Lesson Plan: Listening + Method Acting: readiness

 

Have you ever felt like you understand a situation around you, but you just have a hard time responding to that stimulus immediately?

Maybe it’s in the middle of an argument and you can only think of a come back two hours later, or perhaps your interlocutor reacts unexpectedly and leaves you speechless.

I guess we’ve all been there.

In order to avoid that from happening once again, we could draw some help from the creator of Method Acting, Konstantin Stanislavski. But this time, we could focus on his concept of readiness and how it can aid spoken communication through active listening.

Why use Stanislavski’s readiness concept into Active Listening?

The imagination that leads to faith begins at the very moment the actors allow themselves to be available for any kind of stimuli the environment might present. By developing a sense of readiness in his actors, Stanislavski aimed at fostering acceptance of external stimuli. This technique demands from the actor a volatile, agile and alert mind, which is capable to respond to these stimuli through action, whether physical or verbal. And that is exactly the link between acting and ELT: attempting to develop the learner’s listening so that skills such as perceiving, analyzing and responding to auditory stimuli can be enhanced.

 

This activity in particular intends to create a sense of emergency that leads to deep focus and readiness. Just like during rehearsals for an actor, the students are faced with a situation which demands high levels of attention, language recollection and creativity and allows them to let the target language sink in through active listening and drilling.

I hope you have fun with this one as well!


Listening + Method Acting: readiness

Type: Listening

Age: Young adults and Adults

Language level: A2-C1

Aims: Actively involve learners in the listening process; promote sense of readiness to perceive, analyze and respond to auditory stimuli; encourage metacognition development.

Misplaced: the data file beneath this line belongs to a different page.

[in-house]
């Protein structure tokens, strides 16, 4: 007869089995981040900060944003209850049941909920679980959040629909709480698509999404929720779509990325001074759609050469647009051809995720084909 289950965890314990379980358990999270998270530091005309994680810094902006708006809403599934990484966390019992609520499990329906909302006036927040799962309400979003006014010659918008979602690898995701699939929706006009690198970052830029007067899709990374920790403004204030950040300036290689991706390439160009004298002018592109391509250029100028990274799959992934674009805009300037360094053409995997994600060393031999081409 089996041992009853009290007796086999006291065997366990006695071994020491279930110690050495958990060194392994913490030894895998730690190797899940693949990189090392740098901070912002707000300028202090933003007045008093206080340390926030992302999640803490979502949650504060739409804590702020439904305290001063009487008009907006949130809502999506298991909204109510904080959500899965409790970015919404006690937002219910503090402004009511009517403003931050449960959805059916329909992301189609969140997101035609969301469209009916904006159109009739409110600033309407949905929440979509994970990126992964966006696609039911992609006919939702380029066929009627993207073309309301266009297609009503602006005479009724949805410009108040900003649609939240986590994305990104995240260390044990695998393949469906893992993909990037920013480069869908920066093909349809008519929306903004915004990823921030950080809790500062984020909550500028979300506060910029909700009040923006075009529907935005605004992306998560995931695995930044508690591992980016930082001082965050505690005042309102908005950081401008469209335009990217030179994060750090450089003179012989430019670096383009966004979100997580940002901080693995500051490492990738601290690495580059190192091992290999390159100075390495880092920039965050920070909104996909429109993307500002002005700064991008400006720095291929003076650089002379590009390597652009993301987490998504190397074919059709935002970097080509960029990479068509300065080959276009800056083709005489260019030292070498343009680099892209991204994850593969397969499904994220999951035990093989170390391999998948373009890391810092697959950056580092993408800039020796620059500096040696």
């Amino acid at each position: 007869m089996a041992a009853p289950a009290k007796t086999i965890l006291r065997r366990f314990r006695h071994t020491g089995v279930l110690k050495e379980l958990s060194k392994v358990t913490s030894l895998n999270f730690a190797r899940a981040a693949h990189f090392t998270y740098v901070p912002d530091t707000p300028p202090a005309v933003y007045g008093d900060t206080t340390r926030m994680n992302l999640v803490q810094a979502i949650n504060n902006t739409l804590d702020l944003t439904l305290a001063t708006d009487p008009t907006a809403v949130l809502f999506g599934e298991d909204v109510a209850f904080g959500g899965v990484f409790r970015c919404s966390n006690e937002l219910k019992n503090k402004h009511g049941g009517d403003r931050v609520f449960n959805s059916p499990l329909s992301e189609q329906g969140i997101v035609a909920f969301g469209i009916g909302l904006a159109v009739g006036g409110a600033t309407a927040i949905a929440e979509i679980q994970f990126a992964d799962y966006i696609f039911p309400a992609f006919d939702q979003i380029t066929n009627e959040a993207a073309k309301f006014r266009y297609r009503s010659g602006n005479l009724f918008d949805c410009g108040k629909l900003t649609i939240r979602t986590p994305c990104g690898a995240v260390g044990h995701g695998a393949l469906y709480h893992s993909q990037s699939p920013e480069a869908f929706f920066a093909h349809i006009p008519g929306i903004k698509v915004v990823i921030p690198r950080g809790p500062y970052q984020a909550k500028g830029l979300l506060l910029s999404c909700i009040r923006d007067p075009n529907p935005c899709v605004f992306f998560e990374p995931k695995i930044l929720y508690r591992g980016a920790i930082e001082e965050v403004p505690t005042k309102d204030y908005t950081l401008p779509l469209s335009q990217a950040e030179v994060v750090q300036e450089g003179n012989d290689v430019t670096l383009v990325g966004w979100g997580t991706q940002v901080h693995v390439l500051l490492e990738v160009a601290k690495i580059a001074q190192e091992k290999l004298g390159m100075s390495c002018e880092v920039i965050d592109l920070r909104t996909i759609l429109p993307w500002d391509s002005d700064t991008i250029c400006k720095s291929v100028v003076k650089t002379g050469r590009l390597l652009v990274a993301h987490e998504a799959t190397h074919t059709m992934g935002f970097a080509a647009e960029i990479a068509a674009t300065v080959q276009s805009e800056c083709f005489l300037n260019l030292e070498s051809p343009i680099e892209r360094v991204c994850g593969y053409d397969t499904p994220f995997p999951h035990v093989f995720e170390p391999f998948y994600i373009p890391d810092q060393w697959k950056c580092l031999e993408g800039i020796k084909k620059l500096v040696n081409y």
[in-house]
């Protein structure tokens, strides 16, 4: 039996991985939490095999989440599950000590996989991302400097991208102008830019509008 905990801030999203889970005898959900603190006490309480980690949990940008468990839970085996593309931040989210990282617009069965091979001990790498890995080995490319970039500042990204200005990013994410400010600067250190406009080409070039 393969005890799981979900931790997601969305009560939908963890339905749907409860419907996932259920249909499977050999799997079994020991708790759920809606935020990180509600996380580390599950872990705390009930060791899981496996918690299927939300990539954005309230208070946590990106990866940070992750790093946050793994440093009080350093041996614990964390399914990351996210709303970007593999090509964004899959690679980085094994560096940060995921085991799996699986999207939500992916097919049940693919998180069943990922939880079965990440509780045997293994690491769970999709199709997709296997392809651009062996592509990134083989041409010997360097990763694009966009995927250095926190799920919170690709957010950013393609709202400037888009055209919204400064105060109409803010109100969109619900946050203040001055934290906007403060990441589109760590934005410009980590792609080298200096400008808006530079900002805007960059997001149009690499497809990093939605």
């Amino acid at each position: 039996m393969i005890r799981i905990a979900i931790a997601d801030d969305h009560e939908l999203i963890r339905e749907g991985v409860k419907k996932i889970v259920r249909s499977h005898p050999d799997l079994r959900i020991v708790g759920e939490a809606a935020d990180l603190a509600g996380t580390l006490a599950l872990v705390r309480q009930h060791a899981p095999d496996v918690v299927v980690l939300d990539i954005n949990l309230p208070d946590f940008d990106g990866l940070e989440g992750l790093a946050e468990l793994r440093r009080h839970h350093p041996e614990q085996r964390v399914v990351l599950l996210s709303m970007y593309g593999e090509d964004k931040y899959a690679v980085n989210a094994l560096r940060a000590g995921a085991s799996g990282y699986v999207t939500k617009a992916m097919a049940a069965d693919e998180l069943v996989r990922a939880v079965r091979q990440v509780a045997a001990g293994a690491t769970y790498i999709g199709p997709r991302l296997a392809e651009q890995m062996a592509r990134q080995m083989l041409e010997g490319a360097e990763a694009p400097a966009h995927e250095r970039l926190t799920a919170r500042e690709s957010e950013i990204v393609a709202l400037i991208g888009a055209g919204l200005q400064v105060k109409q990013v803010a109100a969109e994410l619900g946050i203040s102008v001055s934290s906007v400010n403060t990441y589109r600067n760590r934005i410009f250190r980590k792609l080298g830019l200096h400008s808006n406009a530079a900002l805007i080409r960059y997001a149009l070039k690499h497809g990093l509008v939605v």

Interaction Pattern: Whole group, pair work, group work, individual work.

Material: Course book; recording; audio player; white board or similar.

Timing: 60 min (full lesson)


Procedure:

1. Before listening, activate learners’ schemata by discussing the overall situation in which the speakers will be in. You could come up with questions or use the ones in the ‘pre-listening section’ in the course book you usually follow. Ask follow up questions to personalize the situation and elicit as much language as possible such as: ‘What would you say in this situation?’; ‘What do you expect the other person will reply to you?’.

 

2. Tell learners they are going to listen to a conversation, but you will pause the recording a few times. Every time you pause, they will be given thirty seconds to write down what they believe the next sentence will be. (Tip: depending on your class goal, pause right before the target language for that class is used in order to draw extra attention to it). Tell students they are also supposed to check if their predictions were correct when you continue playing the recording. Play recording, stopping before language you would like them to focus on (give learners enough time during pauses).

 

3. Ask learners to compare in pairs what they had predicted and what was actually said. Write on the board: ‘Can the sentences you predicted actually be part of this conversation?’; ‘Why do you think the speakers decided to use these words/sentences to continue the conversation?’; ‘What else could they have said?’. Learners discuss in pairs.

 

4. Tell learners they will listen to the conversation again and you will stop the recording at the exact same parts. However, this time, instead of writing down predictions, they should speak up what comes next. Play recording, stopping before language you would like them to focus on. Learners speak in unison during pauses. Play as many times as needed until most learners remember the target language by memory.

 

5. Assign learners a few questions to develop metacognition of their listening skills, such as: ‘What were you listening to?’; ‘What helped you to understand the text?’; ‘What prevented you from getting the correct answer?’; ‘What did you do to understand as much of the text as possible and remember it afterwards?’. Give learners a few minutes to reflect on their own listening processes. Afterwards, divide learners in small groups and have them share and discuss their findings with their peers.


If you would like to have this lesson plan as a PDF, click here


 

Lesson Plan: Listening + Method Acting: faith

Method acting